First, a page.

If the philanthropist in you is looking for a way to make a meaningful impact on the causes you care about most, we got you. Read on for six simple tactics to help choose the right charity to include in your Will.
1. Think about your values
In a broad-strokes approach to finding charities, think freely about what you care most about in life and how you want to shape your legacy.
Ask yourself: How can I carry out my values in my giving?
For example, if compassion and care are important to you, you might connect with groups providing health care and support to vulnerable populations.
There are tools that allow you to search and filter for charities by cause and location.
2. Call upon your own experiences
Is there an experience that you feel has shaped you positively?
Ask yourself: What has helped me to personally thrive?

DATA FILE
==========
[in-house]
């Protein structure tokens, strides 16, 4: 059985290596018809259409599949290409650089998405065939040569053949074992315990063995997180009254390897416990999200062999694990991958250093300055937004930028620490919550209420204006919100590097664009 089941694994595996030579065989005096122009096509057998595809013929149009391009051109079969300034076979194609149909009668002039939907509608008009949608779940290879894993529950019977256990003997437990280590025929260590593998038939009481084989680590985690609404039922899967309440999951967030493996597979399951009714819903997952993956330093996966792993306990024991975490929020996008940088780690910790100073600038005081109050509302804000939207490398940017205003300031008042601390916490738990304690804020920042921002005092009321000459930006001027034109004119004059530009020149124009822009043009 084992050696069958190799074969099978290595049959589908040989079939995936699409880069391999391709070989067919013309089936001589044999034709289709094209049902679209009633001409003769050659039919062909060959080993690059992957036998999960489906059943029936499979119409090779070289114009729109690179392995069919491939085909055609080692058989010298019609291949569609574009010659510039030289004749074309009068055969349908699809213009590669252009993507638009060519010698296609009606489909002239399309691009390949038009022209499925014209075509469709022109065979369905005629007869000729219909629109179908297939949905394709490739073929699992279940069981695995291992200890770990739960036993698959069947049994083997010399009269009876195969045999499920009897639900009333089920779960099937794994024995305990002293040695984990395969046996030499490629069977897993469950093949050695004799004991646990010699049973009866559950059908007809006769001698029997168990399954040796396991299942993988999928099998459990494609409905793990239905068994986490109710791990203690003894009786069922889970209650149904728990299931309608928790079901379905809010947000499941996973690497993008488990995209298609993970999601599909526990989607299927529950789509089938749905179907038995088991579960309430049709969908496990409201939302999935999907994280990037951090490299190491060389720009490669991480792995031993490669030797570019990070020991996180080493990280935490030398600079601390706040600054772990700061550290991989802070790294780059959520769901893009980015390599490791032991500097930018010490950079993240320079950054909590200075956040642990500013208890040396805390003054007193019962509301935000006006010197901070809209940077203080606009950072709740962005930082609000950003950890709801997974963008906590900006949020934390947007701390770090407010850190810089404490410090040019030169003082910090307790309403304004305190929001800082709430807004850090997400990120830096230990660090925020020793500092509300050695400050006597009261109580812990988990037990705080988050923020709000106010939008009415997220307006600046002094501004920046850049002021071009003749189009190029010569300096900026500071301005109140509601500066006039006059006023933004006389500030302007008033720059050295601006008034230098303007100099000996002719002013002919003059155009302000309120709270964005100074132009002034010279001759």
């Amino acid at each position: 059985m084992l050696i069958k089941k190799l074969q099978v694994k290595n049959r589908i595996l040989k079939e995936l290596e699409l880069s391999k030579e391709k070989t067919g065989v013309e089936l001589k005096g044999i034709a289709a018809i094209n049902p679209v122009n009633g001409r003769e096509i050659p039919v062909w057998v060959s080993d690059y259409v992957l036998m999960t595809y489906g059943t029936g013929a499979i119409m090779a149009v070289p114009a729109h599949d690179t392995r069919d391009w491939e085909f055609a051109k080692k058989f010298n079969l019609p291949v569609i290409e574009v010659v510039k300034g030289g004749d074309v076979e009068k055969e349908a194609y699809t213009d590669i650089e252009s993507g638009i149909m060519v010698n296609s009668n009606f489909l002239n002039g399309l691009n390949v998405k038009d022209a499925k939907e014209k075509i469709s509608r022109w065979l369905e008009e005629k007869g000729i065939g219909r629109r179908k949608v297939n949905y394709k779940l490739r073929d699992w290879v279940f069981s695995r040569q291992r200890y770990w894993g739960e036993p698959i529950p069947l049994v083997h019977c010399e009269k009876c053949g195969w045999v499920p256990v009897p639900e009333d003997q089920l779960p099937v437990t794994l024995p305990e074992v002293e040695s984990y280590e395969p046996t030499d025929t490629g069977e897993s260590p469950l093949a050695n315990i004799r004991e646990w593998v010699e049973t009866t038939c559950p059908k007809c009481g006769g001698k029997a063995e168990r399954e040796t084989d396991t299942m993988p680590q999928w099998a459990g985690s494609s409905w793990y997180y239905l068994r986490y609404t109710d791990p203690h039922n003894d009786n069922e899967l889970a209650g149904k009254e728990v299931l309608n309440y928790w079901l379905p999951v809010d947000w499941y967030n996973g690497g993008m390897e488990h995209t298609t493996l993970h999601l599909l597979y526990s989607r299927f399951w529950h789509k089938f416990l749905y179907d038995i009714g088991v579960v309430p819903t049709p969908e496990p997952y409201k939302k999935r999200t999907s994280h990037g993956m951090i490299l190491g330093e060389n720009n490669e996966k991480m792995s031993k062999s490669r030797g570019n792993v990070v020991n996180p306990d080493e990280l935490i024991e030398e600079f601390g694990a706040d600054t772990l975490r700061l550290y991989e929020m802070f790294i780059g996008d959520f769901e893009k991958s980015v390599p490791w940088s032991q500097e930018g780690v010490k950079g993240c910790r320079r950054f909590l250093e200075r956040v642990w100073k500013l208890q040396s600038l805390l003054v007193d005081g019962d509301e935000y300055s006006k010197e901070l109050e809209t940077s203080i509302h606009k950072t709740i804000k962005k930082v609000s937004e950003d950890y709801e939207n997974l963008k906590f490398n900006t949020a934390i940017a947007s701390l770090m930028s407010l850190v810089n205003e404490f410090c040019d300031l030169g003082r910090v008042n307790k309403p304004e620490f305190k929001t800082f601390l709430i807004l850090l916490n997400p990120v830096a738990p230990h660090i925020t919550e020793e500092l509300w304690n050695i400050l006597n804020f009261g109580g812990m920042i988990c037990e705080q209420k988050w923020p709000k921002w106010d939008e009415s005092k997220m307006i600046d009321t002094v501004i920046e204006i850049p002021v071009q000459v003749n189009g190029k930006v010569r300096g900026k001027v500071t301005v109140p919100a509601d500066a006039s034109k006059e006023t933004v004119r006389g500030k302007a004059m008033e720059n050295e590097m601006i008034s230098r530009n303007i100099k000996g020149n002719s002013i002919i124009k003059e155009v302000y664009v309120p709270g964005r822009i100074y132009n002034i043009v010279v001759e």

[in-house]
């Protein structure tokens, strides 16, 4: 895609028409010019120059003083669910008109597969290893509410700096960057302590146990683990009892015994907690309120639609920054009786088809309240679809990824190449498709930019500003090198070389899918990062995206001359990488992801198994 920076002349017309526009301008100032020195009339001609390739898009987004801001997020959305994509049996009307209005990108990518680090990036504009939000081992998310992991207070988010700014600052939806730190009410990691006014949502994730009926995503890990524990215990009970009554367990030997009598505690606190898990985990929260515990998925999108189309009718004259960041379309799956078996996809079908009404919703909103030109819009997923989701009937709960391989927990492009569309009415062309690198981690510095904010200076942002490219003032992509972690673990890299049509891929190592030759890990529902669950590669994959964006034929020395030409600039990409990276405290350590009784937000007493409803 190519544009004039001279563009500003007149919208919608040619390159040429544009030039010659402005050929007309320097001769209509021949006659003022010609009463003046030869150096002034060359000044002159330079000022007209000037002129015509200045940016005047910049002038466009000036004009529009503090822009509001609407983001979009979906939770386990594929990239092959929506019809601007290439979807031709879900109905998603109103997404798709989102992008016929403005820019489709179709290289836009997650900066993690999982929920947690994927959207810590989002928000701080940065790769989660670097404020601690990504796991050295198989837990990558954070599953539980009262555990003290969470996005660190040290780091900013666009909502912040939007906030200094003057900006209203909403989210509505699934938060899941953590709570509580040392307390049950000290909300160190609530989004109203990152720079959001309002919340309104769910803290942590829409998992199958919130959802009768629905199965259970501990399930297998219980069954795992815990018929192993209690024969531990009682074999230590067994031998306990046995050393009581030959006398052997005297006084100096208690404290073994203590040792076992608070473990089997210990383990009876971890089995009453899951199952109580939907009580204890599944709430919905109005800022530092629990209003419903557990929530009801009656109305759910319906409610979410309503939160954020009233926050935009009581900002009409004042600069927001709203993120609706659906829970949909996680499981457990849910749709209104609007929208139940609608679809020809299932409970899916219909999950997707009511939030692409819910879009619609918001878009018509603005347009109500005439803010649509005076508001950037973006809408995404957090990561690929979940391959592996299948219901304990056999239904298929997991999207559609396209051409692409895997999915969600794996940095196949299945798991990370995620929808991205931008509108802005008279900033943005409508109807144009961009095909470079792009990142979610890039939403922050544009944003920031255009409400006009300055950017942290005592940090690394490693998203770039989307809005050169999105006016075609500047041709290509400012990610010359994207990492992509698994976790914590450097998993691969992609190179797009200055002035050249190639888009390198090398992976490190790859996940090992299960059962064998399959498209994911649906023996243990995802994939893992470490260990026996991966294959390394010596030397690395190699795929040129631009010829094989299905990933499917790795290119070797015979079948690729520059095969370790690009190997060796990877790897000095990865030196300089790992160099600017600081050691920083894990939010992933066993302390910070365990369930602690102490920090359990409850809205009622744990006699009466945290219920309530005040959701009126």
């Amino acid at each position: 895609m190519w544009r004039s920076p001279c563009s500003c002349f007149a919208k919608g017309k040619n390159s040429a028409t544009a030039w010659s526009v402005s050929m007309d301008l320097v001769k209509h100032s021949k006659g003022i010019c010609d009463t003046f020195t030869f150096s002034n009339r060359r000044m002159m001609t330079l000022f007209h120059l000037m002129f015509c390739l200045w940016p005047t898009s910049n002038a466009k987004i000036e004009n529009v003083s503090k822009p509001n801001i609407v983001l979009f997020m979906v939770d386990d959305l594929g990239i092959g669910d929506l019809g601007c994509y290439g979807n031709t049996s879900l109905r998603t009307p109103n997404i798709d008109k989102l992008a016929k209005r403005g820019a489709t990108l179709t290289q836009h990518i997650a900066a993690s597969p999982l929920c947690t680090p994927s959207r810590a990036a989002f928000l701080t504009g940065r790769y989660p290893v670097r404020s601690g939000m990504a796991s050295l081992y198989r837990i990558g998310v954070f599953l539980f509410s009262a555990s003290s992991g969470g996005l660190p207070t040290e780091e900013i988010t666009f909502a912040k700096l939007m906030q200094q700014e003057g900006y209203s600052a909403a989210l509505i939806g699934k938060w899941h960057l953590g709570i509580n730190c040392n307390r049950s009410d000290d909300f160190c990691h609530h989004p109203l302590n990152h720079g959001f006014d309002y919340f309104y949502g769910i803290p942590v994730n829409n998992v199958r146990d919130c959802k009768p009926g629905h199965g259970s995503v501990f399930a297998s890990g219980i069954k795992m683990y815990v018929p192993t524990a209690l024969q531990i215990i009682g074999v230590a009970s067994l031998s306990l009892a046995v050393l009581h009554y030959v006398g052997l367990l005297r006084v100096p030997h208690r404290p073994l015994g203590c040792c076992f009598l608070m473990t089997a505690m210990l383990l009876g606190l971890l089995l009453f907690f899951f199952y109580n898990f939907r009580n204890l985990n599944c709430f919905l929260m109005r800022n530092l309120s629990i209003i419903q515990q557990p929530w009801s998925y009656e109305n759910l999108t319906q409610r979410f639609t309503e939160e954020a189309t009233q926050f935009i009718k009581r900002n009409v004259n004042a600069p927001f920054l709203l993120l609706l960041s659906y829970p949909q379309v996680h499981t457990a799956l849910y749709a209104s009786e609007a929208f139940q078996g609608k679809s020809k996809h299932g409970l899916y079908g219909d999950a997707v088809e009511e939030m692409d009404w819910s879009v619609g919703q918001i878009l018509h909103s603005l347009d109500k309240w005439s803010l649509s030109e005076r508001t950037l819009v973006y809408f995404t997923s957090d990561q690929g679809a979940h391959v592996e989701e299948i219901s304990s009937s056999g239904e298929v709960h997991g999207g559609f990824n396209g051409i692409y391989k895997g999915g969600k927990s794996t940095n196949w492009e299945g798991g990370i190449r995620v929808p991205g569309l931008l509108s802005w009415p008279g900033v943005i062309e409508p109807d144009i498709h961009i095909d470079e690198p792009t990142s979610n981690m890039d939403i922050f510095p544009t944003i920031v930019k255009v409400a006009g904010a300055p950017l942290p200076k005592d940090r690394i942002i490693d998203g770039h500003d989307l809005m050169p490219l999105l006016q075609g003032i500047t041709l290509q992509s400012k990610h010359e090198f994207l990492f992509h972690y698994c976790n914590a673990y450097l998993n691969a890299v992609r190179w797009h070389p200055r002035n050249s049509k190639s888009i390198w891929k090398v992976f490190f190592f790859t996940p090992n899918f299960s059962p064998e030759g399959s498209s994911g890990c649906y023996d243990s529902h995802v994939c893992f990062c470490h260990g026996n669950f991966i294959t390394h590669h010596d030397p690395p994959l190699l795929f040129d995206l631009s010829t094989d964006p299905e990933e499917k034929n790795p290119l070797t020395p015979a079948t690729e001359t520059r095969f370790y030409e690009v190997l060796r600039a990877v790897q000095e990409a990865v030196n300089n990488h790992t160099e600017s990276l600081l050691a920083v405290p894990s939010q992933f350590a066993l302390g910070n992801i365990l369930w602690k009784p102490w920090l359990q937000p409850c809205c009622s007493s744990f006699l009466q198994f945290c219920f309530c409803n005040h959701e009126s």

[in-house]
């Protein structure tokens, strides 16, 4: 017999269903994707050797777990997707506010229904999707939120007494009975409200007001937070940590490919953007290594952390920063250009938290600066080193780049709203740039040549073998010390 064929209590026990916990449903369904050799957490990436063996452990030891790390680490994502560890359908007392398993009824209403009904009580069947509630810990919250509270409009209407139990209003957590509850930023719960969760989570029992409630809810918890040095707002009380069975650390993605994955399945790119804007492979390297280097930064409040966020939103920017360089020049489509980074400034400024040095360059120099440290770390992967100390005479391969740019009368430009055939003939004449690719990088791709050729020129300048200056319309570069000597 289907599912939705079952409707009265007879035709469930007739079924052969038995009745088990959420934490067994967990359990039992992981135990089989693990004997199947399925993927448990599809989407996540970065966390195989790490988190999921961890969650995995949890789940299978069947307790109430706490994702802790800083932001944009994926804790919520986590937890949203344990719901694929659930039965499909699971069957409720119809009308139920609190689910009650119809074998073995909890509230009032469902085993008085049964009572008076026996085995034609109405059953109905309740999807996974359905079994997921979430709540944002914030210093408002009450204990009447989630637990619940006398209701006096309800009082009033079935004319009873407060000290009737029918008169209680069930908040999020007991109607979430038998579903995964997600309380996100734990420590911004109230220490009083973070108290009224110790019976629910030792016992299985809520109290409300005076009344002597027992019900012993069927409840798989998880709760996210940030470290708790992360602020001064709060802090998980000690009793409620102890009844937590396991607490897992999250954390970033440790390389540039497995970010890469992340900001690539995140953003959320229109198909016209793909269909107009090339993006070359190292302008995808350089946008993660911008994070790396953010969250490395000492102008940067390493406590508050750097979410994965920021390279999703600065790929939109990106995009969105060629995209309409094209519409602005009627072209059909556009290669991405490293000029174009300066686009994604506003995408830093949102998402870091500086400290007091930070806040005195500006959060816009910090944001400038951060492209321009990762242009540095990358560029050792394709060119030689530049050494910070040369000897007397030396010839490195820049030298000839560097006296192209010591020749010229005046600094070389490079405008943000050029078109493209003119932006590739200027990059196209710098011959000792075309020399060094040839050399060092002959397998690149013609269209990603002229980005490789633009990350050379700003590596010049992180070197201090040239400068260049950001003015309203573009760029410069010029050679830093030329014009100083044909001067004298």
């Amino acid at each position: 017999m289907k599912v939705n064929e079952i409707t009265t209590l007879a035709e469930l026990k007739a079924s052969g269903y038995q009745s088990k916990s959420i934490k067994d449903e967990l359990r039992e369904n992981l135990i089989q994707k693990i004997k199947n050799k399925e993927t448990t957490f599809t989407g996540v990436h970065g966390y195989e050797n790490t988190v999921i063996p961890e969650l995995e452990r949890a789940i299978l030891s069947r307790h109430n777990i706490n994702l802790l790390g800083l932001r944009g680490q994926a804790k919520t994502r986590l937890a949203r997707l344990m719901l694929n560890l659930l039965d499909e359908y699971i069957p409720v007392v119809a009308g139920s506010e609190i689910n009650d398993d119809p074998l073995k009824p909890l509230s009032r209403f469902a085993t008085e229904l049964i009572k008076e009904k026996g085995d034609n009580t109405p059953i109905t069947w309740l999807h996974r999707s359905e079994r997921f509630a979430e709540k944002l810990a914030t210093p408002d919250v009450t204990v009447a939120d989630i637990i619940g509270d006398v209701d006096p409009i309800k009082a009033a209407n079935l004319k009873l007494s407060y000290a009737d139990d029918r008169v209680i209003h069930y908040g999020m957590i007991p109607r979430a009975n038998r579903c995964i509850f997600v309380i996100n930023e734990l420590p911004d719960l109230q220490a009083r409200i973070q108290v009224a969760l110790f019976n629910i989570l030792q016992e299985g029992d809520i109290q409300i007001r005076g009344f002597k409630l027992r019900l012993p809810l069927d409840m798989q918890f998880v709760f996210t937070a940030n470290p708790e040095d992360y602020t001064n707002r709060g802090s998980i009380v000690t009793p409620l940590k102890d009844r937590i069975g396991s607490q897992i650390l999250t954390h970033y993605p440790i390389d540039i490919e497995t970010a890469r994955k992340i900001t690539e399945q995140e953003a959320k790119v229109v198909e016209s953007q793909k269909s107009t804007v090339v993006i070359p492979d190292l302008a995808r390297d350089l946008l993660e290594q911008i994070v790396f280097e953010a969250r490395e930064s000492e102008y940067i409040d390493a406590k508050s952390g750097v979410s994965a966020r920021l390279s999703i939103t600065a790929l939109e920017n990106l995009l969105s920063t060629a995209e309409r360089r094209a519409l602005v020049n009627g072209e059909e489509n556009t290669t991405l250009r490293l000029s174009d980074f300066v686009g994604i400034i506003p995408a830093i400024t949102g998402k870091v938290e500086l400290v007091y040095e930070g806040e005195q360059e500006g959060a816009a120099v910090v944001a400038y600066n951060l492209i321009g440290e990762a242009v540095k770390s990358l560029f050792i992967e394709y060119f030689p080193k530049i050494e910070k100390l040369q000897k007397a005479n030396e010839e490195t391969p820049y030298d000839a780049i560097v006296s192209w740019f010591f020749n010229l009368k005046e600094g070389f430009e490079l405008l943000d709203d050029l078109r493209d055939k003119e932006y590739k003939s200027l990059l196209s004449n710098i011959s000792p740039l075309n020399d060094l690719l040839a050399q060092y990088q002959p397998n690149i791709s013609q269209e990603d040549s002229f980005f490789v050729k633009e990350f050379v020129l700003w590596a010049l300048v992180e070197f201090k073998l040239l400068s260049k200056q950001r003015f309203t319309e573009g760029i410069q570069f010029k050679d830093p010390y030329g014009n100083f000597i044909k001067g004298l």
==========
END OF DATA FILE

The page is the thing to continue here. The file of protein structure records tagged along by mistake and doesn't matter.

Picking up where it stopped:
If you can contribute to bringing that experience to others through charitable giving, that could be a good place to start. The empathy of lived experience is an unmatched motivator for giving.
For example, you or someone in your family may have been personally affected by an illness and would like to support others facing similar health challenges. I know of one donor who has benefited greatly from access to the outdoors. Through his giving, he aims to pass along access to outdoor adventures for those who otherwise would not have access.
3. Craft your mission statement
Looking ahead now, consider what legacy you want to leave behind.
Ask yourself: What goals do I hope to achieve in my lifetime?